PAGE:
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  • 1. Andersson, Magnus
    et al.
    Vincent, Jonathan
    Uppsala Univ, Dept Photochem & Mol Sci.
    van der Spoel, David
    Davidsson, Jan
    Neutze, Richard
    A Proposed Time-Resolved X-Ray Scattering Approach to Track Localand Global Conformational Changes in Membrane Transport Proteins2008In: Structure, ISSN 0969-2126, E-ISSN 1878-4186, Vol. 16, p. 21-28Article in journal (Refereed)
    Abstract [en]

    Time-resolved X-ray scattering has emerged as a powerful technique for studying the rapid structural dynamics of small molecules in solution. Membrane-protein-catalyzed transport processes frequently couple large-scale conformational changes of the transporter with local structural changes perturbing the uptake and release of the transported substrate. Using light-driven halide ion transport catalyzed by halorhodopsin as a model system, we combine molecular dynamics simulations with X-ray scattering calculations to demonstrate how small-molecule time-resolved X-ray scattering can be extended to the study of membrane transport processes. In particular, by introducing strongly scattering atoms to label specific positions within the protein and substrate, the technique of time-resolved wide-angle X-ray scattering can reveal both local and global conformational changes. This approach simultaneously enables the direct visualization of global rearrangements and substrate movement, crucial concepts that underpin the alternating access paradigm for membrane transport proteins.

  • 2.
    Brömstrup, Torben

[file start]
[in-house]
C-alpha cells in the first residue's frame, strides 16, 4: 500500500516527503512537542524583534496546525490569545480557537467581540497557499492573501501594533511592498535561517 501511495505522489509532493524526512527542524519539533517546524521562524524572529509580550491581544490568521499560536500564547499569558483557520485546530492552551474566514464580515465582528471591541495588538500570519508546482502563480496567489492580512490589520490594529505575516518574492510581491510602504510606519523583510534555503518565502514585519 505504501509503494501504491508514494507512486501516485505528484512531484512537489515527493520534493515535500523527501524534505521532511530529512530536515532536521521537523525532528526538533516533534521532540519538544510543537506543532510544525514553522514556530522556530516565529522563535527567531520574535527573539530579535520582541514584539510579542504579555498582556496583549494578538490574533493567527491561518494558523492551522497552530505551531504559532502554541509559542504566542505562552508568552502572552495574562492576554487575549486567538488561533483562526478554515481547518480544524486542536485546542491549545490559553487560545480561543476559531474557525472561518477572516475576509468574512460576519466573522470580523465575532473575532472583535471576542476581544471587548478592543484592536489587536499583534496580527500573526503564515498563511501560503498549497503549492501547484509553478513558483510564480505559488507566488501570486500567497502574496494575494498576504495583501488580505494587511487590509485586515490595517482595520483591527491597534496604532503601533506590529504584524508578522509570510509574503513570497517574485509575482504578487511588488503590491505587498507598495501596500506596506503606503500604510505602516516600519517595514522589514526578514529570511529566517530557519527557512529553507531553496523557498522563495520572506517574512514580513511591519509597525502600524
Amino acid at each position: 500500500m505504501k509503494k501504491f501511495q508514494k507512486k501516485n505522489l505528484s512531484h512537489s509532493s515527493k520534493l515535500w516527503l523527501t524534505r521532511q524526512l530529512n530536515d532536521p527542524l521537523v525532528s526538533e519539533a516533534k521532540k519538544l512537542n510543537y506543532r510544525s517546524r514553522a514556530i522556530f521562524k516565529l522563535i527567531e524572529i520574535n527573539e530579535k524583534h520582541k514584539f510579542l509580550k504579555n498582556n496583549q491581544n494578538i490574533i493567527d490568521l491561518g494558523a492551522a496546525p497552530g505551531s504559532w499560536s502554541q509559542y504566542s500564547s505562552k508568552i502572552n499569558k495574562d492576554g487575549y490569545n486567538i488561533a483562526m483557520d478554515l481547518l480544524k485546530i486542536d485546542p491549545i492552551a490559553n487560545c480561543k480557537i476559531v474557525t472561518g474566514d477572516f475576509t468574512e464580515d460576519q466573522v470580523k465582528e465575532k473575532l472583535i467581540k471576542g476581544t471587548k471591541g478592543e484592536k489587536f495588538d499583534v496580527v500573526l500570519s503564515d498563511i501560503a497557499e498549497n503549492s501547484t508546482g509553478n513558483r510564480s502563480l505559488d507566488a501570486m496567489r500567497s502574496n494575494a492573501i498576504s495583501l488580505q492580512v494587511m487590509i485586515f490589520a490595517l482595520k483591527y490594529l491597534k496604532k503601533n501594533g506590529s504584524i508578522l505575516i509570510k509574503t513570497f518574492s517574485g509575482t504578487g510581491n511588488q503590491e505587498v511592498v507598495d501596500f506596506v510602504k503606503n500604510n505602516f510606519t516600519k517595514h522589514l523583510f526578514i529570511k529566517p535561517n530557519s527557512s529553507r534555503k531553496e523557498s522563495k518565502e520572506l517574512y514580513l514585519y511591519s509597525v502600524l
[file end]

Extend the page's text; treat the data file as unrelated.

et al.
    KTH, Centres, Science for Life Laboratory, SciLifeLab.
    Howard, Rebecca J.
    Trudell, James R.
    Harris, R. Adron
    Lindahl, Erik
    KTH, School of Engineering Sciences (SCI), Theoretical Physics, Theoretical & Computational Biophysics. KTH, Centres, Science for Life Laboratory, SciLifeLab.
    Inhibition versus Potentiation of Ligand-Gated Ion Channels Can Be Altered by a Single Mutation that Moves Ligands between Intra- and Intersubunit Sites2013In: Structure, ISSN 0969-2126, E-ISSN 1878-4186, Vol. 21, no 8, p. 1307-1316Article in journal (Refereed)
    Abstract [en]

    Pentameric ligand-gated ion channels (pLGICs) are similar in structure but either inhibited or potentiated by alcohols and anesthetics. This dual modulation has previously not been understood, but the determination of X-ray structures of prokaryotic GLIC provides an ideal model system. Here, we show that a single-site mutation at the F14' site in the GLIC transmembrane domain turns desflurane and chloroform from inhibitors to potentiators, and that this is explained by competing allosteric sites. The F14'A mutation opens an intersubunit site lined by N239 (15'), 1240 (16'), and Y263. Free energy calculations confirm this site is the preferred binding location for desflurane and chloroform in GLIC F14'A. In contrast, both anesthetics prefer an intrasubunit site in wild-type GLIC. Modulation is therefore the net effect of competitive binding between the intersubunit potentiating site and an intrasubunit inhibitory site. This provides direct evidence for a dual-site model of allosteric regulation of pLGICs.